This inspiring study shows that non-viral site-directed integrated CAR-T-cell products elicit excellent clinical safety and anti-tumor efficacy. The feasibility of non-viral site-directed integrated T-cell therapy in clinical applications was also demonstrated. This technological innovation lays a solid foundation for the development of more site-directed modified CAR-T therapies in the future. The success of this study sheds light on the establishment of a new CAR-T-cell technology platform with better clinical outcomes and fewer toxic side effects in the treatment of refractory relapsed B-cell lymphoma. Clinical results from more patients with longer follow-up will be necessary to reveal the long-term efficacy and persistence of the non-viral PDCD1 site-specific integration anti-CD19 CAR-T-cells. Further investigations are warranted to uncover the mechanisms underlying the formation of memory T-cells in non-viral PDCD1 site-integrated CAR-T-cells compared with viral CAR-T-cells. It will be interesting to examine downstream pathways in T-cells that are activated post viral transduction and CRISPR−Cas9 plus DNA electroporation. In addition, a recent study revealed that PD-1 checkpoint inhibition promotes the proliferation of CD62L+ precursors of exhausted T-cells (Tpex) in an MYB-dependent manner and maintains long-term responsiveness to immunotherapy.20 It is important to explore the MYB expression and proportion of CD62L+Tpex in PDCD1 site-integrated CAR-T-cells to further explain the mechanism of the higher memory T-cell proportion in PDCD1 site-integrated CAR-T-cells. In conclusion, this study demonstrates the safety and efficacy of non-viral PDCD1 site-integrated anti-CD19 CAR-T-cells and allows for the “killing of two birds with one stone” strategy by integrating a CAR cassette into a targeted gene locus for CAR expression and gene ablation.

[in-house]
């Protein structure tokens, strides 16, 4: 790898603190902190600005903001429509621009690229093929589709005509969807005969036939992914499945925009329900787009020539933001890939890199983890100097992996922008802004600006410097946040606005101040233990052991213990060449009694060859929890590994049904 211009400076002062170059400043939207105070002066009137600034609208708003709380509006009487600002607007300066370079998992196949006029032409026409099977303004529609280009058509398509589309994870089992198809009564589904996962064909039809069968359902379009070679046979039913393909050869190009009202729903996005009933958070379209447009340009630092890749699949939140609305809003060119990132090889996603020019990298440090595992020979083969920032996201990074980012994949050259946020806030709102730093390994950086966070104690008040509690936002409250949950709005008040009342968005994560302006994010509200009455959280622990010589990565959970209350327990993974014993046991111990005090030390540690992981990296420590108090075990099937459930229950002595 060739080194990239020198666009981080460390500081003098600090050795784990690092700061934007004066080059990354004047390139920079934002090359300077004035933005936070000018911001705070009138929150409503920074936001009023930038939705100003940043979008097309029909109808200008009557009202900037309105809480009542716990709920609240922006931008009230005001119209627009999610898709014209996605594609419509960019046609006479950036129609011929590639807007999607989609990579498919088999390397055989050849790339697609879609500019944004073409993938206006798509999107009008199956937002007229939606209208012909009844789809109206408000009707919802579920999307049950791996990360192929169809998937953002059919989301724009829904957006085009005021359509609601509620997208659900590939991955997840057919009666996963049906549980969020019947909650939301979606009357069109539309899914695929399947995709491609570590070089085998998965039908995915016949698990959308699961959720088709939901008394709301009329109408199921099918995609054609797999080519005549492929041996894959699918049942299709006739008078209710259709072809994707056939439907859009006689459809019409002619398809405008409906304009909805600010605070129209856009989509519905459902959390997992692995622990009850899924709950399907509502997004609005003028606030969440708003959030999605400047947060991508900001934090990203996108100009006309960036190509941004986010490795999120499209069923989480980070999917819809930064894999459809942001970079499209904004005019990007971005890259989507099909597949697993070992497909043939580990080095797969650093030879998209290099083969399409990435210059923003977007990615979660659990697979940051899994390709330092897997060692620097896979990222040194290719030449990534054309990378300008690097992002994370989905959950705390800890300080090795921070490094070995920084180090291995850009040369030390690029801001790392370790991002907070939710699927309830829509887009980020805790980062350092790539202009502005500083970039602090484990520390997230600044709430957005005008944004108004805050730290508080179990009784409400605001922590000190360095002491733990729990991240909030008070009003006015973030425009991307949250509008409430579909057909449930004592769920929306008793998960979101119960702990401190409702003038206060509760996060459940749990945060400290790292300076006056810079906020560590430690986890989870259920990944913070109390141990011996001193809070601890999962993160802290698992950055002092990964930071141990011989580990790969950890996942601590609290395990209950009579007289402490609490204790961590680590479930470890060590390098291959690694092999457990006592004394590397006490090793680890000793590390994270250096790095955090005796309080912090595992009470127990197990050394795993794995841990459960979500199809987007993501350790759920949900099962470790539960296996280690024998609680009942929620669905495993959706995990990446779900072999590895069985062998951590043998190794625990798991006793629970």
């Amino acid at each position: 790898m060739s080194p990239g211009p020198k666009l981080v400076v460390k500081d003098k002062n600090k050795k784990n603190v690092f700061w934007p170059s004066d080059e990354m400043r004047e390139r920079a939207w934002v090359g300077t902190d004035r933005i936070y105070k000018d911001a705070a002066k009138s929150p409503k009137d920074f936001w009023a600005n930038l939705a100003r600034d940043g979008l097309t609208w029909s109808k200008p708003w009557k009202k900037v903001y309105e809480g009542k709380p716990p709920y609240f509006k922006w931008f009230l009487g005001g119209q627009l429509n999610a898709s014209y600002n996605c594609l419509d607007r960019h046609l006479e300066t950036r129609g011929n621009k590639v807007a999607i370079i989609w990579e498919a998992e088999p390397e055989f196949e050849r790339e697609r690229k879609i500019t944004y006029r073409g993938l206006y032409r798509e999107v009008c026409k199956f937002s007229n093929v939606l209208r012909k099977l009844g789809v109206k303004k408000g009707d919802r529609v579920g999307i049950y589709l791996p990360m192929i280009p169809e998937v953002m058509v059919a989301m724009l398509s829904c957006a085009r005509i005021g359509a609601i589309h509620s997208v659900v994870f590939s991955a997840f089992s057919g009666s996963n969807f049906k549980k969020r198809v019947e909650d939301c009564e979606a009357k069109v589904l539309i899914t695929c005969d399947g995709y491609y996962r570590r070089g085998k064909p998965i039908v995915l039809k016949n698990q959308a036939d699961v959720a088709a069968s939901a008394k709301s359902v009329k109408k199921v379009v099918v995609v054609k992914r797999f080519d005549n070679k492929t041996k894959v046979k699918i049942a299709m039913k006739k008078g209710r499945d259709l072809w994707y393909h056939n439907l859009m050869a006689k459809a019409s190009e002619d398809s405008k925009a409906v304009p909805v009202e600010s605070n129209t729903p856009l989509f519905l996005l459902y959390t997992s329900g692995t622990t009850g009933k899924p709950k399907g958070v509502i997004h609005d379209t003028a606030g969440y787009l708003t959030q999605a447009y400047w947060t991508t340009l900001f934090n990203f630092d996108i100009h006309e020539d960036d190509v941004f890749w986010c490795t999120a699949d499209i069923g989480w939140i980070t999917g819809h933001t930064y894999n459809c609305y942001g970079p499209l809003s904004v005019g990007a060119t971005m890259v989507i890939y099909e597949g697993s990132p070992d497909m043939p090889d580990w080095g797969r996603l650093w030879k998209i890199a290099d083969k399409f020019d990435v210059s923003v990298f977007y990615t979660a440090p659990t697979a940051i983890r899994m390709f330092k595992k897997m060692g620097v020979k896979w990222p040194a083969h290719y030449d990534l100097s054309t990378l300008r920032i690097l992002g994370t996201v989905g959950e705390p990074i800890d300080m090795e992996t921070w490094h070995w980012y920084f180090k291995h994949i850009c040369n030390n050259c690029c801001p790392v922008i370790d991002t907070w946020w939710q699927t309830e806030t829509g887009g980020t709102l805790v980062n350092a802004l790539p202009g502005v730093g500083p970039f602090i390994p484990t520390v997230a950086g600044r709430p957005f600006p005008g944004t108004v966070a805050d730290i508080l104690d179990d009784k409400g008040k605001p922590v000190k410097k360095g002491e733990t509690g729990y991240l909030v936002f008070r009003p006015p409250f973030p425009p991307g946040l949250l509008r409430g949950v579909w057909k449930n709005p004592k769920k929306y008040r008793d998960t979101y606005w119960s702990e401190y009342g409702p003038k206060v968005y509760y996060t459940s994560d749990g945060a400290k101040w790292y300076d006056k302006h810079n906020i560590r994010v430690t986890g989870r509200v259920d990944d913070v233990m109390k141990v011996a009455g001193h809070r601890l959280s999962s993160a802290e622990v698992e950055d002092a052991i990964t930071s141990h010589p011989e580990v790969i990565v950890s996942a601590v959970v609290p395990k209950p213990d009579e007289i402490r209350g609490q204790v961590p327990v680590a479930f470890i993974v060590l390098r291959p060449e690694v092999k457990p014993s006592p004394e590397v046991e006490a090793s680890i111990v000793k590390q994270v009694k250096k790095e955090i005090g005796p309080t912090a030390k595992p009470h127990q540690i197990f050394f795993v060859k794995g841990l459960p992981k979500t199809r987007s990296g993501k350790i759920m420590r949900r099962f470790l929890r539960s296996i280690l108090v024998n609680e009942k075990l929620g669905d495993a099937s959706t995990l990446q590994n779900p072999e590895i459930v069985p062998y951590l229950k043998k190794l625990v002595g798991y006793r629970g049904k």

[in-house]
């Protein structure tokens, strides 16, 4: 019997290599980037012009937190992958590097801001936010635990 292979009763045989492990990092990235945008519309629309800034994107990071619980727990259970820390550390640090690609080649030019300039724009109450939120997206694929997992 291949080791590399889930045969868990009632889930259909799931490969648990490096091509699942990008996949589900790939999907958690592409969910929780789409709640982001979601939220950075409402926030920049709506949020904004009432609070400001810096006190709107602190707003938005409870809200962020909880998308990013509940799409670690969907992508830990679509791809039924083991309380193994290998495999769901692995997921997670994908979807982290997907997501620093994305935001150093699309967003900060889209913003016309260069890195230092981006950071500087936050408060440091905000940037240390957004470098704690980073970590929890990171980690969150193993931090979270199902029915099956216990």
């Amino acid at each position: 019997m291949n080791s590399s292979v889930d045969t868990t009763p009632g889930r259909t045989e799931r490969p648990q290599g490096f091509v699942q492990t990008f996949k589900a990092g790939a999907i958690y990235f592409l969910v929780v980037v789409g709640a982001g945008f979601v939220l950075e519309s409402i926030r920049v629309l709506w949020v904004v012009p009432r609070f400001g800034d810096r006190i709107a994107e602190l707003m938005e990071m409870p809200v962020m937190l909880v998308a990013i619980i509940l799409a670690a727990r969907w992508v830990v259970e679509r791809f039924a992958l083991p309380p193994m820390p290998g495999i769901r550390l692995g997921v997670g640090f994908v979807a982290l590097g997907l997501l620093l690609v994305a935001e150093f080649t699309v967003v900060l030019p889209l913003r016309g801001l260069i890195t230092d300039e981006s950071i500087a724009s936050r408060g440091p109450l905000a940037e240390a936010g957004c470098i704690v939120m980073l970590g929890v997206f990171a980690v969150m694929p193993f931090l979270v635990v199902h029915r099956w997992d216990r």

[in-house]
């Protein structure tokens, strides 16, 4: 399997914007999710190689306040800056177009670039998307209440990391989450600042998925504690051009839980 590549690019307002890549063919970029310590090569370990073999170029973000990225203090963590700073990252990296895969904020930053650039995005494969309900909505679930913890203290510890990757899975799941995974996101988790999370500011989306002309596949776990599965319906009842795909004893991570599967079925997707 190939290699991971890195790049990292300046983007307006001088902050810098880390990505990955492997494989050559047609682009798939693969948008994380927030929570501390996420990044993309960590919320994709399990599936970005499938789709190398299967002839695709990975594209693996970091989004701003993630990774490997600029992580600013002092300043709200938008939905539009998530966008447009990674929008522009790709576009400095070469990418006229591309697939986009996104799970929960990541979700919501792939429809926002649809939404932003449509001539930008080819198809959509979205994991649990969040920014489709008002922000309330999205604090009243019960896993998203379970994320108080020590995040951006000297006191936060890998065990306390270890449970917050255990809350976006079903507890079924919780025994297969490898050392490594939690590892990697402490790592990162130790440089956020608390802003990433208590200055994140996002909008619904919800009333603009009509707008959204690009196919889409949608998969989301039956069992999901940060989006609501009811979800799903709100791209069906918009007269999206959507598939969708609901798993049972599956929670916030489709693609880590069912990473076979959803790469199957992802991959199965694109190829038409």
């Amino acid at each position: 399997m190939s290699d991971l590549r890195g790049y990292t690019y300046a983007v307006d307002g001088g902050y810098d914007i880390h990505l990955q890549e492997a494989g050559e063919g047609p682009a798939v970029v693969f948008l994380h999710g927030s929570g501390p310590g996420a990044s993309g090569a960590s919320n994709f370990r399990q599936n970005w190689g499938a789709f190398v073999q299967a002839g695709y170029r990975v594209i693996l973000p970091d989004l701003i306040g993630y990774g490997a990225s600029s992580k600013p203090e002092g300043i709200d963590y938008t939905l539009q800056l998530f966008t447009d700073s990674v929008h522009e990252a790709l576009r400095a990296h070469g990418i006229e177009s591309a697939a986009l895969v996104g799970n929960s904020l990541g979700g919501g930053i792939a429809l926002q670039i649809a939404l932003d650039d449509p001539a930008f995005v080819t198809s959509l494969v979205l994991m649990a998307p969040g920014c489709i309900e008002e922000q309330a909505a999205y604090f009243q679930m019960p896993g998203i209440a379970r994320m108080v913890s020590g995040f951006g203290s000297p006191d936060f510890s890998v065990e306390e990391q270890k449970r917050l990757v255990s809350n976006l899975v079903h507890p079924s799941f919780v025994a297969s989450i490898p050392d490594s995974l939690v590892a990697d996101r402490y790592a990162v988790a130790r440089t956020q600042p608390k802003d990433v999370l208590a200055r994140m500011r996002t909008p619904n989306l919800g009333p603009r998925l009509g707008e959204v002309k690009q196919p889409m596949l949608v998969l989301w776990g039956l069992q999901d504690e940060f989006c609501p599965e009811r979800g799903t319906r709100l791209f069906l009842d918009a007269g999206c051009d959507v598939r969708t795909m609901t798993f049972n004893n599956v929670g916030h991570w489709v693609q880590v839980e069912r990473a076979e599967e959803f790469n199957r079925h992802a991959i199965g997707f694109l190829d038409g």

In the past few years, many researchers, including our team, have attempted to improve the efficacy of CAR-T-cells against solid tumors. To achieve this goal, it is pivotal to improve the persistence and maintain the cytotoxicity of CAR-T-cells in the immunosuppressive tumor microenvironment. Recently, we demonstrated that overexpression of constitutively active GP130 in CAR-T-cells results in a more robust anti-tumor capacity, better persistence and less GVHD (graft-versus-host disease) in solid tumor-derived xenograft models.21 We also showed that the expression of the Toll/interleukin-1 receptor (TIR) domain of Toll-like receptor 2 (TLR2)22 or the DAP10 cytoplasmic domain23 augments the expansion and anti-tumor effects of CAR-T-cells. Similar strategies can be used to develop integrated CAR cassettes against GPC3, MSLN, and PSCA to further improve the effector functions and persistence of CAR-T-cell products for treating solid tumors.

This is the first article published by scientists from China in the field of CAR-T-cell therapy in Nature, reporting the first CAR-T-cell product with CAR cassette integration into the PDCD1 locus with robust preclinical and clinical results. This study presents a paradigm for collaboration between scientists from translational and clinical research in the field of immunocellular therapy. The future of CAR-T-cell technology holds bright prospects due to the fast-paced development of gene-editing techniques and the evolving understanding of the mechanisms regulating T-cell memory and exhaustion formation.


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Copyright © 2022 The Authors. Published by Wolters Kluwer Health Inc., on behalf of the Chinese Medical Association (CMA) and Institute of Hematology, Chinese Academy of Medical Sciences & Peking Union Medical College (IHCAMS).